The present invention balances credit access with long term pension requirements. The charges associated with the credit accessed are paid back to the pensioner, thereby retaining certain tax deferred privileges while permitting access to the accumulated funds.
The Modigliani/Vitagliano invention is for the practice of issuing credit cards which “borrow” money from a person’s own pension fund, permitting the consumer to have access to savings that are sheltered from income taxes under U.S. pension laws. If the U.S. government permits such credit cards to be marketed, Franco Modigiliani and Francis Vitagliano will have a legal monopoly on this potentially popular (due to tax anomalies) business practice. One can imagine a proliferation of such patents, as accountants or lawyers discover clever ways of avoiding taxes or exploiting regulatory loopholes. And, indeed, there is an amazing rate of growth in such patent applications. The U.S. Patent and Trademark Office (USPTO) justifies such business practices patents with the dubious claim that the use of a computer, software, telecommunications or other device transforms a business practice into a patentable use of a machine or software. Since there are a huge number of business transactions that cannot be accomplished without the use of computers, software or telecommunications devices, one can only speculate on how far the patent bar in the United States can push these concepts. Several consumer groups are now seeking to end such patents, mostly on the ground that these business practice innovations would occur without patents, and that consumers are harmed by the liberal granting of business practice monopolies. It is also clear that the USPTO has no competence in evaluating prior art for business practices, a field hardly documented in academic or professional journals.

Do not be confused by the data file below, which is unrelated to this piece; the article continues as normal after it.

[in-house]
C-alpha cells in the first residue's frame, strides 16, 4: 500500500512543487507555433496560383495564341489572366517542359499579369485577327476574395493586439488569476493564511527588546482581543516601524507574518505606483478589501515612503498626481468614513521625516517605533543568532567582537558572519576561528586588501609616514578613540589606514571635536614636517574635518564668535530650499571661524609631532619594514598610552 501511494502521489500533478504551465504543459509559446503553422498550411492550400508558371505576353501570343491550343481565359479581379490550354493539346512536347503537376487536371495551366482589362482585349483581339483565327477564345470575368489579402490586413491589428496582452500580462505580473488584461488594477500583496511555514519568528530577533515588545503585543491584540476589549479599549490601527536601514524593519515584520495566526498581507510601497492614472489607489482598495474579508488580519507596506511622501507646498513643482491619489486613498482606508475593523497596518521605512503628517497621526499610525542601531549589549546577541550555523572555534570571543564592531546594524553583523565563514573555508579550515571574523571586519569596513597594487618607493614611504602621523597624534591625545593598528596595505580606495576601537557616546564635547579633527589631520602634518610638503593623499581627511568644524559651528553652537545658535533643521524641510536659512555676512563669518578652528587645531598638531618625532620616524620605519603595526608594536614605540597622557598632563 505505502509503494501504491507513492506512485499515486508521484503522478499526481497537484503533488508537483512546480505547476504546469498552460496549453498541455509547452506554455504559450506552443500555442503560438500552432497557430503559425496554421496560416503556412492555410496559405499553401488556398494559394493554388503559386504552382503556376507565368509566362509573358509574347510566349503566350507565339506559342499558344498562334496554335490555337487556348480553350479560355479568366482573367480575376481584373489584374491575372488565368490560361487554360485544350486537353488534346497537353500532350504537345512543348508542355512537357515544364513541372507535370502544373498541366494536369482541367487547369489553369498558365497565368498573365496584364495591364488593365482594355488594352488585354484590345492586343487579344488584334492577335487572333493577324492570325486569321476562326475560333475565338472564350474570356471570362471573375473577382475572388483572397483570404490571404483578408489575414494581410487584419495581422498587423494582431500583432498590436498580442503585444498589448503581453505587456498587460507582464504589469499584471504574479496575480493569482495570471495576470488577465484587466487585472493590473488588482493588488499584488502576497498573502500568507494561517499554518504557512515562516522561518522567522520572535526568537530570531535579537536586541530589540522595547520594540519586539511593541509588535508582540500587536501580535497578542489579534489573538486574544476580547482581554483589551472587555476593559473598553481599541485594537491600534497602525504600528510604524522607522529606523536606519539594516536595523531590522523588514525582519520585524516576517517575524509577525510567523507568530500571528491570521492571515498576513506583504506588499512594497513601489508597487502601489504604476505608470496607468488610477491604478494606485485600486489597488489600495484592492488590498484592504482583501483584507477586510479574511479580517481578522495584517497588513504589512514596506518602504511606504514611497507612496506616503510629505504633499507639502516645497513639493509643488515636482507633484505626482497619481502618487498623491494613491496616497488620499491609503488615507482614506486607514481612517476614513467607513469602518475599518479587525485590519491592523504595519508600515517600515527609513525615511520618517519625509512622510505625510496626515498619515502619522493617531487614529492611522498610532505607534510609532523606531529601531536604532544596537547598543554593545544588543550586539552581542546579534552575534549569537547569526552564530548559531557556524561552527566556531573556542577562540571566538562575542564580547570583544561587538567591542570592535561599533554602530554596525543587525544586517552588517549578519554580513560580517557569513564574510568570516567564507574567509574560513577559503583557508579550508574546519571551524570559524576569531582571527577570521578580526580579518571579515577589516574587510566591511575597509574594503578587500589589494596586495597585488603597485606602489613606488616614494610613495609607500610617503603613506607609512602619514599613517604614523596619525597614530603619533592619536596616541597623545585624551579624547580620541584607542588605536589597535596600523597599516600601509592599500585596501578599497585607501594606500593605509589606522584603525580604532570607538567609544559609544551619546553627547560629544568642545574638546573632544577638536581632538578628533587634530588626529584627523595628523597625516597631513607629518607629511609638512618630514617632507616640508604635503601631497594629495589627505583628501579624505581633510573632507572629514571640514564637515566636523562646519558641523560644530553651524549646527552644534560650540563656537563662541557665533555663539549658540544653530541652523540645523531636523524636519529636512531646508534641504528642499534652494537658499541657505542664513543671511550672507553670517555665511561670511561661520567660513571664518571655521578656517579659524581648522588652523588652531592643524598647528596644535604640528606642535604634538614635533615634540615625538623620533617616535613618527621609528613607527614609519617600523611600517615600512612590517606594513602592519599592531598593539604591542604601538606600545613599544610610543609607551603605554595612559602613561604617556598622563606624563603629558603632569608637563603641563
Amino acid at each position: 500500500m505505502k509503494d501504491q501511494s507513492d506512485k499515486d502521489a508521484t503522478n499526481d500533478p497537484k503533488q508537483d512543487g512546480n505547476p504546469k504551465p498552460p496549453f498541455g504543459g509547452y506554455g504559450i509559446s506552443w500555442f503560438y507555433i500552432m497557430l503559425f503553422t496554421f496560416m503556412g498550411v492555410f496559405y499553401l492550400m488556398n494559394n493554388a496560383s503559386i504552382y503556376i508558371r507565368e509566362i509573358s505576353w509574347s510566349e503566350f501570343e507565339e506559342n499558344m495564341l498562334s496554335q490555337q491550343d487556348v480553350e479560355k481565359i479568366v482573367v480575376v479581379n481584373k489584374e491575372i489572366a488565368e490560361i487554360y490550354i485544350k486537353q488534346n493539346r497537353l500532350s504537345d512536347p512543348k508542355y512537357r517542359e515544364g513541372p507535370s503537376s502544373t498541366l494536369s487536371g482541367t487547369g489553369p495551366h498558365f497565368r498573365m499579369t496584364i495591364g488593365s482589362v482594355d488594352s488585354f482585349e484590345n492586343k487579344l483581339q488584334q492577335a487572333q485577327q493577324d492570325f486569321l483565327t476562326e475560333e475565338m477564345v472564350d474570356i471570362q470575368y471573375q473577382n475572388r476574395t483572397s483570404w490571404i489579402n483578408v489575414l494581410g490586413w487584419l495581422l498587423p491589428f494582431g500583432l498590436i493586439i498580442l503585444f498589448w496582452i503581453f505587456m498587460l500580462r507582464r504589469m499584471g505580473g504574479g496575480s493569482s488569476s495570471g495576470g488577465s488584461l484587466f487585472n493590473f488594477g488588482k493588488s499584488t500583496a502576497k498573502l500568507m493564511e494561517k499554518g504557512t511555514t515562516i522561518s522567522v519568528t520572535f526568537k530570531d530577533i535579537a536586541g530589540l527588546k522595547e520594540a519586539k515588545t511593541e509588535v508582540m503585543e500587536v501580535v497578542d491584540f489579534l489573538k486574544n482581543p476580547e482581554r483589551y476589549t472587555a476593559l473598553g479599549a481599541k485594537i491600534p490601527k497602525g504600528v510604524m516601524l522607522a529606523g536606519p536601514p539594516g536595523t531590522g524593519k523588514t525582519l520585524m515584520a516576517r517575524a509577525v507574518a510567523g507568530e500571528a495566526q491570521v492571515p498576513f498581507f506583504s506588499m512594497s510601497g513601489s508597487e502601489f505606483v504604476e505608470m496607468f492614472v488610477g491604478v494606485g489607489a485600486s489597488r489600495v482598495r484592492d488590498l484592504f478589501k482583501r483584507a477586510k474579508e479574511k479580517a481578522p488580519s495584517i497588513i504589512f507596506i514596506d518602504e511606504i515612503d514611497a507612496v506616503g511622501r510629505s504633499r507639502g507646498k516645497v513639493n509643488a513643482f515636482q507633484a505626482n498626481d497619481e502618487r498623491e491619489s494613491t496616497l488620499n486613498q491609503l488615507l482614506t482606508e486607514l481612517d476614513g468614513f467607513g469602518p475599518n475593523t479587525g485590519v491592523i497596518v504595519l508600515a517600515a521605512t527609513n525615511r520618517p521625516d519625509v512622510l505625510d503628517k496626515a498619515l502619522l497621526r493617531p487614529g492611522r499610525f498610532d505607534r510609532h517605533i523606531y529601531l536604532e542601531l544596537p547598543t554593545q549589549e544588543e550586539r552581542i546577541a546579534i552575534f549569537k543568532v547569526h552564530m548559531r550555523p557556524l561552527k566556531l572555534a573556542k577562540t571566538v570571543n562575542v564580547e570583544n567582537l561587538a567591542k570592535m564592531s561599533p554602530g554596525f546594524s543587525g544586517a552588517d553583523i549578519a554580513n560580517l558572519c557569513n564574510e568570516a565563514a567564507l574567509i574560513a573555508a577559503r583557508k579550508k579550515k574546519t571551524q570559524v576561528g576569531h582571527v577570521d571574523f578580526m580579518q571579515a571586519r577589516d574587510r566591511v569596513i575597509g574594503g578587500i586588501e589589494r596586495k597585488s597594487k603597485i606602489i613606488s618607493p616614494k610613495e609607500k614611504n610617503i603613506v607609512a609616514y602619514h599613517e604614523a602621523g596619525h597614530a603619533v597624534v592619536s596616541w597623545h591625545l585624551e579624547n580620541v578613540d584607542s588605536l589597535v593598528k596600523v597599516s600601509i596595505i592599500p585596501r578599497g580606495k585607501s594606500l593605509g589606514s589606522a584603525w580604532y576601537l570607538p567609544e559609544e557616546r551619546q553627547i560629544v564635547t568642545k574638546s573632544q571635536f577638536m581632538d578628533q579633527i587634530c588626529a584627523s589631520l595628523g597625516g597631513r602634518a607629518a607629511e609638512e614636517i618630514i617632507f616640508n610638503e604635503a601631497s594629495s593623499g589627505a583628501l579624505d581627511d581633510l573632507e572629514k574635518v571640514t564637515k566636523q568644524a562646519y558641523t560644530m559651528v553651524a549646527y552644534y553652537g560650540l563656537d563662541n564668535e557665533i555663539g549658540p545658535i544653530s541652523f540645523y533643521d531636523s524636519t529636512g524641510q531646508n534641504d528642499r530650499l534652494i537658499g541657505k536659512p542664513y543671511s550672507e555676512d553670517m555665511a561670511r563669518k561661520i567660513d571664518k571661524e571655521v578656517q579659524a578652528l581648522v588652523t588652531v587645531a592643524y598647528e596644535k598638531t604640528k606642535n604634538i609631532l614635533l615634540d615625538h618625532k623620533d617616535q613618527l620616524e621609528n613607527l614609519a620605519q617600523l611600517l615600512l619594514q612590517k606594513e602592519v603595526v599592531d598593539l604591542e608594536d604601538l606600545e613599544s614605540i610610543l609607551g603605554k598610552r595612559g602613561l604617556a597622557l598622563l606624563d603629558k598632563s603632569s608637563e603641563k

The U.S. Federal Trade Commission’s Anticipating the 21st Century report also addressed several aspects of U.S. patent policy, and explored areas where compulsory licensing would be beneficial. This is just one excerpt:11